WHITE COUNTY, Ga. – Members of the White County legislative delegation gave those who attended the 2020 Eggs & Issues Breakfast at The Bridge Church Friday, an idea of what to expect when the Georgia General Assembly convenes next week.
The event was sponsored by the White County Chamber of Commerce and hosted by Chamber President Beth Truelove. State Senator Steve Gooch (R-Dahlonega) and State Reps. Lee Hawkins (R-Gainesville) and Terry Rogers (R-Clarkesville) were on hand. Rep. Matt Gurtler (R-Tiger) could not attend due to a previous commitment.
Senate Majority Whip Steve Gooch
Health insurance is an issue at the top of the senator’s mind as he prepares for the next session of the General Assembly.
When Northeast Georgia Health System announced it would no longer consider patients insured by Anthem in-network, thousands of patients faced out-of-network prices if they accessed care at NGHS’ hospitals, urgent care facilities and physician group centers. Fortunately, the two parties reached an agreement this month that will keep the health system in network with Anthem commercial health plan members.
“I don’t think the government should interfere with those kinds of things until they become ineffective and basically dysfunctional and I think it had gotten to that point,” Gooch told the audience. The situation became critical for many of us here in north Georgia. When you get a letter in the mail that says you are no longer in network at Northeast Georgia Medical Center, it puts a little fear in your mind and panic across a lot of households.”
While thousands of area residents have dodged a bullet for the time being, patients in other parts of the state may still be in jeopardy.
“We don’t know what the future is going to hold,” Gooch said. “We’re told this could happen again in other parts of the state. So, I’ve asked the chairmen of our Health Committee and Insurance Committee in the senate to look at what we can do legislatively to give all our citizens opportunities and options if this were to happen again. It happened two years ago at Piedmont so this is something at the top of a lot of people’s minds.”
Rep. Terry Rogers, House Floor Leader for Gov. Brian Kemp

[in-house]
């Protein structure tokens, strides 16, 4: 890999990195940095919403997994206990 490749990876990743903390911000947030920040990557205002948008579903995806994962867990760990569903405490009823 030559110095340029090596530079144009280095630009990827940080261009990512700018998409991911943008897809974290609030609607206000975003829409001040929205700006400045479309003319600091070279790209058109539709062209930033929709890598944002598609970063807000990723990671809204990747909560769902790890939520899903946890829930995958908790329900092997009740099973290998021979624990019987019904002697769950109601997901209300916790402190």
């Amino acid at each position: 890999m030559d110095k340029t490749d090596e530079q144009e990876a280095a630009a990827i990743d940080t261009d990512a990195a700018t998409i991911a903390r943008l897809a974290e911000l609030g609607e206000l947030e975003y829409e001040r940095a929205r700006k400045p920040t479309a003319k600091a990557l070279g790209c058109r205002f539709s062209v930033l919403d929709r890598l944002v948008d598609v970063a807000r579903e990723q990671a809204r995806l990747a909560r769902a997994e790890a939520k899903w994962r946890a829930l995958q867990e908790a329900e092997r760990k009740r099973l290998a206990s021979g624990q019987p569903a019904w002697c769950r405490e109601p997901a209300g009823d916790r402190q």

Rogers devoted much of his time to a discussion of the economy and the governor’s proposed budget cuts.
“The state of Georgia is in phenomenal shape,” he said. “For the seventh year in a row, we’re the No. 1 state in the nation in business. We have created 800,000 new private sector jobs. The film industry is robust. It is huge. We rank third in the entire world in filming. In education, we have fully funded QBE. We have one of the greatest technical college systems in the entire country and we are one of only four states in the nation with AAA bond rating.”
Despite the blue sky economy, Gov. Kemp is calling for major budget cuts.
Rogers explained, “We have economists telling us there could be a rocky road ahead. There is a 50-50 chance. We need to make certain we are prepared.”
Rogers reminded the audience of the not-too-distant recession years. “When I won a special election, state unemployment was pushing 11 percent and we had a rainy-day fund that would last for about a day and a half,” he said.
“We don’t want to go back to that. What the governor has asked for is the supplemental budget to be cut by 4 percent and the 2021 proposed budget to be cut by 6 percent,” Rogers said. “That’s a huge cut, when you figure he has exempted things like education and public safety. The budget will be lean and it will be efficient.”
Rep. Lee Hawkins, Chairman, House Budget and Fiscal Affairs Oversight Committee
In Georgia, the budget calendar begins in July. Hawkins’ Budget Committee will begin dealing with the supplemental budget before starting on the proposed new budget.
“We will look at the needs,” Hawkins said. Typically it’s the schools that have needs due to increased enrollment. The plan is to move money from the state’s fund balance, or rainy day fund, to cover those needs.
“In Georgia we only have 17 percent of the budget we can work with that is not already committed,” Hawkins said. “Schools and education are about 55 percent of the budget. The governor says that is untouchable, along with healthcare.
So, the state will have some tough cuts to make that may include personnel to achieve Gov. Kemps goal.
Hawkins said his Budget Committee met with state department heads last week. “The departments are reporting they may have to take some people out,” he said. “We will look at that much stronger next week to see what adjustments can be made.”
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